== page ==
There are actually workable answers to those questions. New lovers can know early on if they are doing anything that could sabotage their chances for a long-term relationship. They can recognize the warning signs of potential demise and learn how to behave differently before they take hold.
Following are the six most important warning signs of potentially relationship-damaging behaviors and what new lovers can do to heal them. If they are aware and willing to act, they can greatly increase the possibility of successful outcomes.
1. Bids for Connection
When couples are first in love, they are attuned to one another’s needs and desires, often before they even emerge. It is as if they have an antenna tuned to the thoughts and feelings of the other. Whenever either partner is distressed, desiring, or in conflict, he or she is the top priority for the other and responded to as quickly as possible.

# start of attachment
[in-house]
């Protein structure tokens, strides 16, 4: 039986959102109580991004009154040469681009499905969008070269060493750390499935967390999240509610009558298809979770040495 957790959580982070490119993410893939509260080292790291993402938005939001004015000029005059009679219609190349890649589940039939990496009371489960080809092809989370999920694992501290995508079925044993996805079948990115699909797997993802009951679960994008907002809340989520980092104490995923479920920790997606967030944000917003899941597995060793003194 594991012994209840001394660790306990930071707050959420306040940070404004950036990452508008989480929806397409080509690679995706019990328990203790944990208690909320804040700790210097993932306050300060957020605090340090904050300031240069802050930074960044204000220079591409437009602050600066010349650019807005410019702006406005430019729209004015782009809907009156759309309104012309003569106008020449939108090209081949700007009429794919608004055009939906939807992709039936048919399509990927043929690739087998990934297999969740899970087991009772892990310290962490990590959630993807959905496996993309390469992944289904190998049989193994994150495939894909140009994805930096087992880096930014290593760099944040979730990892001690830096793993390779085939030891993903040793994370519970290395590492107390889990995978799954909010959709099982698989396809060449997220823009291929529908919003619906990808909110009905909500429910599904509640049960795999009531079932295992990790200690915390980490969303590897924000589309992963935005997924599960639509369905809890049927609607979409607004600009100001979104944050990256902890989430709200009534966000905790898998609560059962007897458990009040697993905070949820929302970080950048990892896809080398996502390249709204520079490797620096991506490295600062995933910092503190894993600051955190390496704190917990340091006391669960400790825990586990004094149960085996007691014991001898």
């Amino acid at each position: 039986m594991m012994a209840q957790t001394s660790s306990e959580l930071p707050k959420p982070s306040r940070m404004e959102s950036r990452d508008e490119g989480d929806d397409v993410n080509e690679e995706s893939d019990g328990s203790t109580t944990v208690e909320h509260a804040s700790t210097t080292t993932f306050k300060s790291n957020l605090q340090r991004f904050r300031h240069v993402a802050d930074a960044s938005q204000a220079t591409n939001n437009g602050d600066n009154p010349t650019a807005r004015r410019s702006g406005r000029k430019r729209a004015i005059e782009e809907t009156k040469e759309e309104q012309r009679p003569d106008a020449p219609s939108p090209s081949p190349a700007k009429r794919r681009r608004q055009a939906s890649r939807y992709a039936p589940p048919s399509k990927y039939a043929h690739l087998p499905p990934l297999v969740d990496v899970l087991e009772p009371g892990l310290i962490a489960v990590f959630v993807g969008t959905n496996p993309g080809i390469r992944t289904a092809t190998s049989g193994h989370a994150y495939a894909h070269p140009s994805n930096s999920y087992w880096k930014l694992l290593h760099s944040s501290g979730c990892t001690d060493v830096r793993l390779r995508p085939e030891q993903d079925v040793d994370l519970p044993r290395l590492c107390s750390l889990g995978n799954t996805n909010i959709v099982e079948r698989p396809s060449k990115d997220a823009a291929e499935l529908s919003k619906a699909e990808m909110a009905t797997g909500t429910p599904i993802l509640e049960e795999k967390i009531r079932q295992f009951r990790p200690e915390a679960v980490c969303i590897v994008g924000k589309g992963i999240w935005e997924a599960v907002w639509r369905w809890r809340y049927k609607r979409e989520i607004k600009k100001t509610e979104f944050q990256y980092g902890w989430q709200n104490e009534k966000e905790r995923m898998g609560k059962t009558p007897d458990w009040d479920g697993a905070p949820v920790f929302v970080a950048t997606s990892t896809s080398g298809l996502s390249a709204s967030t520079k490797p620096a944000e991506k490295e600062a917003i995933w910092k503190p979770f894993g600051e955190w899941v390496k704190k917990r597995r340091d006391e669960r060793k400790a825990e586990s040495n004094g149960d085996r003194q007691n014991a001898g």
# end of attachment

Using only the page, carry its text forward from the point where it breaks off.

After they are apart, their immediate agenda is to reconnect, in whatever way each partner needs to feel validated and reassured. When they are out of touch, both partners know that the other is available whenever called upon.
Emotional bells should be going off if those bids for connection go unheeded and, when challenged, are met with excuses, justifications, or defenses.
The Healing Response:
As relationships head into the third or fourth month, it is natural that some of the urgency and immediate responsivity to each other’s reaching out will somewhat lessen. Because new lovers are loath to complain to one another about any distress, they might not be fully honest when they should be.
A lack of interest can be just temporary, but it could also be something that should be heeded. One partner, for example, might be preoccupied with an unexpected requirement. Or perhaps he or she feels the need to attend to something that’s been neglected because of the intensity of the relationship’s demands.